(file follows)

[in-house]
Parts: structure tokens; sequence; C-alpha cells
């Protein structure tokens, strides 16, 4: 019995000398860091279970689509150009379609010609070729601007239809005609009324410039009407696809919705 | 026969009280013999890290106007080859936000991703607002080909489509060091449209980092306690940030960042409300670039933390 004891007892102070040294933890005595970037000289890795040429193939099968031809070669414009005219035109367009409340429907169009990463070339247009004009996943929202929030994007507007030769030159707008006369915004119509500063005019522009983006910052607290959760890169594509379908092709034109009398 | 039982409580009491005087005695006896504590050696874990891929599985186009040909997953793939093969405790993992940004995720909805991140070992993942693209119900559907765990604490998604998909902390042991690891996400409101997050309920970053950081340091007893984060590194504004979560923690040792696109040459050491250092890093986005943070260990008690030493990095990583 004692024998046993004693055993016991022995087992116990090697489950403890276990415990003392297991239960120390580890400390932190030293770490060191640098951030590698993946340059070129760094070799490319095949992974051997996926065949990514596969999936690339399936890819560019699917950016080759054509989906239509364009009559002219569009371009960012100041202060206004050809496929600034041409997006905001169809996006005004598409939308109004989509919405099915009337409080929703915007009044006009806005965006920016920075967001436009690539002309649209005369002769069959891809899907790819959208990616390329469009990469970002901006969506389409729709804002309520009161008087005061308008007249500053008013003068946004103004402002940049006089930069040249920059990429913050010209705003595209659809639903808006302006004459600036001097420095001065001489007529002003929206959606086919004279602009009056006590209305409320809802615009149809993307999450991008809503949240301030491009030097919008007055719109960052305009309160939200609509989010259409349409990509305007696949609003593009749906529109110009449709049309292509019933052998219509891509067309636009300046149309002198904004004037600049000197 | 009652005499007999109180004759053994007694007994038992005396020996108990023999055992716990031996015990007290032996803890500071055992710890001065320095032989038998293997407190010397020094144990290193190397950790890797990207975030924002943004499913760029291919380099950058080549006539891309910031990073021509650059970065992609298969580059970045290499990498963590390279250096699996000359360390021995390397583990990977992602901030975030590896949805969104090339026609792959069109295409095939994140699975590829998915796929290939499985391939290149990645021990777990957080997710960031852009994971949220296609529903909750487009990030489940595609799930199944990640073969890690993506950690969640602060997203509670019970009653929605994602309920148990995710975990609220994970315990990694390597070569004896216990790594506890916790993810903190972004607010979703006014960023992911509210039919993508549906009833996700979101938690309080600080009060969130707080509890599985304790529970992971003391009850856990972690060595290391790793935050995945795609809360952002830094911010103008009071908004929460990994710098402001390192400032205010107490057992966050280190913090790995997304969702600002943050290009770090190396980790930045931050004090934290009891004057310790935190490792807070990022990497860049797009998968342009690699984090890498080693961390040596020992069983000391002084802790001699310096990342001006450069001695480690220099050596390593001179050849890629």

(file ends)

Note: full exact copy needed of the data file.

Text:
[in-house]
Parts: structure tokens; sequence; C-alpha cells
């Protein structure tokens, strides 16, 4: 019995000398860091279970689509150009379609010609070729601007239809005609009324410039009407696809919705 | 026969009280013999890290106007080859936000991703607002080909489509060091449209980092306690940030960042409300670039933390 004891007892102070040294933890005595970037000289890795040429193939099968031809070669414009005219035109367009409340429907169009990463070339247009004009996943929202929030994007507007030769030159707008006369915004119509500063005019522009983006910052607290959760890169594509379908092709034109009398 | 039982409580009491005087005695006896504590050696874990891929599985186009040909997953793939093969405790993992940004995720909805991140070992993942693209119900559907765990604490998604998909902390042991690891996400409101997050309920970053950081340091007893984060590194504004979560923690040792696109040459050491250092890093986005943070260990008690030493990095990583 004692024998046993004693055993016991022995087992116990090697489950403890276990415990003392297991239960120390580890400390932190030293770490060191640098951030590698993946340059070129760094070799490319095949992974051997996926065949990514596969999936690339399936890819560019699917950016080759054509989906239509364009009559002219569009371009960012100041202060206004050809496929600034041409997006905001169809996006005004598409939308109004989509919405099915009337409080929703915007009044006009806005965006920016920075967001436009690539002309649209005369002769069959891809899907790819959208990616390329469009990469970002901006969506389409729709804002309520009161008087005061308008007249500053008013003068946004103004402002940049006089930069040249920059990429913050010209705003595209659809639903808006302006004459600036001097420095001065001489007529002003929206959606086919004279602009009056006590209305409320809802615009149809993307999450991008809503949240301030491009030097919008007055719109960052305009309160939200609509989010259409349409990509305007696949609003593009749906529109110009449709049309292509019933052998219509891509067309636009300046149309002198904004004037600049000197 | 009652005499007999109180004759053994007694007994038992005396020996108990023999055992716990031996015990007290032996803890500071055992710890001065320095032989038998293997407190010397020094144990290193190397950790890797990207975030924002943004499913760029291919380099950058080549006539891309910031990073021509650059970065992609298969580059970045290499990498963590390279250096699996000359360390021995390397583990990977992602901030975030590896949805969104090339026609792959069109295409095939994140699975590829998915796929290939499985391939290149990645021990777990957080997710960031852009994971949220296609529903909750487009990030489940595609799930199944990640073969890690993506950690969640602060997203509670019970009653929605994602309920148990995710975990609220994970315990990694390597070569004896216990790594506890916790993810903190972004607010979703006014960023992911509210039919993508549906009833996700979101938690309080600080009060969130707080509890599985304790529970992971003391009850856990972690060595290391790793935050995945795609809360952002830094911010103008009071908004929460990994710098402001390192400032205010107490057992966050280190913090790995997304969702600002943050290009770090190396980790930045931050004090934290009891004057310790935190490792807070990022990497860049797009998968342009690699984090890498080693961390040596020992069983000391002084802790001699310096990342001006450069001695480690220099050596390593001179050849890629």